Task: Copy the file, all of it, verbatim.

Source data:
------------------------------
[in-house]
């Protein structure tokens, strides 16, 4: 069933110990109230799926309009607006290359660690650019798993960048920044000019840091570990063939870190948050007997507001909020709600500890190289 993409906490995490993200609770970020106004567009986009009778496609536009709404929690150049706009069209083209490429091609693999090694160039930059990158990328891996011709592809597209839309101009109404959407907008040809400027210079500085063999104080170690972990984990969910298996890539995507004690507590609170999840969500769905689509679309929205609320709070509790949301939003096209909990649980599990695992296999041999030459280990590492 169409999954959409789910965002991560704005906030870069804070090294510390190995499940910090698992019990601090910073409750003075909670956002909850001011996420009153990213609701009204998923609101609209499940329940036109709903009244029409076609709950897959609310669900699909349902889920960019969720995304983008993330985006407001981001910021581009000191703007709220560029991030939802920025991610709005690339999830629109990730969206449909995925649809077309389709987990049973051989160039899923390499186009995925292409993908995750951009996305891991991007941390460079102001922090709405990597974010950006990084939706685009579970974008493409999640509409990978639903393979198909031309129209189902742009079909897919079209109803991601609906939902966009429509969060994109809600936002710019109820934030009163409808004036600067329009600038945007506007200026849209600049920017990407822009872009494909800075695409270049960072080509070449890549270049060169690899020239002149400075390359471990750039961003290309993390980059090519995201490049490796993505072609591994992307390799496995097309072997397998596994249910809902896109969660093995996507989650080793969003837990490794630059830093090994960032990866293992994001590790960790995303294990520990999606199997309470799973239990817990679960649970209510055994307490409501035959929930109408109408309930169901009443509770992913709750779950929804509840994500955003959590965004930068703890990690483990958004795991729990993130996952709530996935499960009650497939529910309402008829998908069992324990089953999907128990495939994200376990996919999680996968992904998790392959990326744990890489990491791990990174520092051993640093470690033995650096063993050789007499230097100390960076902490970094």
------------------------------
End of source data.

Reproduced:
[in-house]
């Protein structure tokens, strides 16, 4: 069933110990109230799926309009607006290359660690650019798993960048920044000019840091570990063939870190948050007997507001909020709600500890190289 993409906490995490993200609770970020106004567009986009009778496609536009709404929690150049706009069209083209490429091609693999090694160039930059990158990328891996011709592809597209839309101009109404959407907008040809400027210079500085063999104080170690972990984990969910298996890539995507004690507590609170999840969500769905689509679309929205609320709070509790949301939003096209909990649980599990695992296999041999030459280990590492 169409999954959409789910965002991560704005906030870069804070090294510390190995499940910090698992019990601090910073409750003075909670956002909850001011996420009153990213609701009204998923609101609209499940329940036109709903009244029409076609709950897959609310669900699909349902889920960019969720995304983008993330985006407001981001910021581009000191703007709220560029991030939802920025991610709005690339999830629109990730969206449909995925649809077309389709987990049973051989160039899923390499186009995925292409993908995750951009996305891991991007941390460079102001922090709405990597974010950006990084939706685009579970974008493409999640509409990978639903393979198909031309129209189902742009079909897919079209109803991601609906939902966009429509969060994109809600936002710019109820934030009163409808004036600067329009600038945007506007200026849209600049920017990407822009872009494909800075695409270049960072080509070449890549270049060169690899020239002149400075390359471990750039961003290309993390980059090519995201490049490796993505072609591994992307390799496995097309072997397998596994249910809902896109969660093995996507989650080793969003837990490794630059830093090994960032990866293992994001590790960790995303294990520990999606199997309470799973239990817990679960649970209510055994307490409501035959929930109408109408309930169901009443509770992913709750779950929804509840994500955003959590965004930068703890990690483990958004795991729990993130996952709530996935499960009650497939529910309402008829998908069992324990089953999907128990495939994200376990996919999680996968992904998790392959990326744990890489990491791990990174520092051993640093470690033995650096063993050789007499230097100390960076902490970094």